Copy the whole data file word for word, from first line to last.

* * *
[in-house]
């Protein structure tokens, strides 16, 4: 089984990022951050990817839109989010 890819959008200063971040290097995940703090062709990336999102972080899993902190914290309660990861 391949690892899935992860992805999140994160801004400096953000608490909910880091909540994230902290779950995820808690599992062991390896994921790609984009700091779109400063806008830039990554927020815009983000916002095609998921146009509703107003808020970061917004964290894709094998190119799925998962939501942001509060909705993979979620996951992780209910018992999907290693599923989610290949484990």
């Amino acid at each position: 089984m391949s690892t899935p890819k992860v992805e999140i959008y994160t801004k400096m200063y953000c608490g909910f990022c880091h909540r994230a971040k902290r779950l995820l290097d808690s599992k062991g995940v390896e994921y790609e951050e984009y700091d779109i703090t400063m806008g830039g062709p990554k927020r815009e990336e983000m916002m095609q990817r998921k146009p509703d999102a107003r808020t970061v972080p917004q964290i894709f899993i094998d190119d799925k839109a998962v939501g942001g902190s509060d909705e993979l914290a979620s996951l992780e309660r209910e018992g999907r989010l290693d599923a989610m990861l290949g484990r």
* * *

[in-house]
């Protein structure tokens, strides 16, 4: 089984990022951050990817839109989010 890819959008200063971040290097995940703090062709990336999102972080899993902190914290309660990861 391949690892899935992860992805999140994160801004400096953000608490909910880091909540994230902290779950995820808690599992062991390896994921790609984009700091779109400063806008830039990554927020815009983000916002095609998921146009509703107003808020970061917004964290894709094998190119799925998962939501942001509060909705993979979620996951992780209910018992999907290693599923989610290949484990």
């Amino acid at each position: 089984m391949s690892t899935p890819k992860v992805e999140i959008y994160t801004k400096m200063y953000c608490g909910f990022c880091h909540r994230a971040k902290r779950l995820l290097d808690s599992k062991g995940v390896e994921y790609e951050e984009y700091d779109i703090t400063m806008g830039g062709p990554k927020r815009e990336e983000m916002m095609q990817r998921k146009p509703d999102a107003r808020t970061v972080p917004q964290i894709f899993i094998d190119d799925k839109a998962v939501g942001g902190s509060d909705e993979l914290a979620s996951l992780e309660r209910e018992g999907r989010l290693d599923a989610m990861l290949g484990r």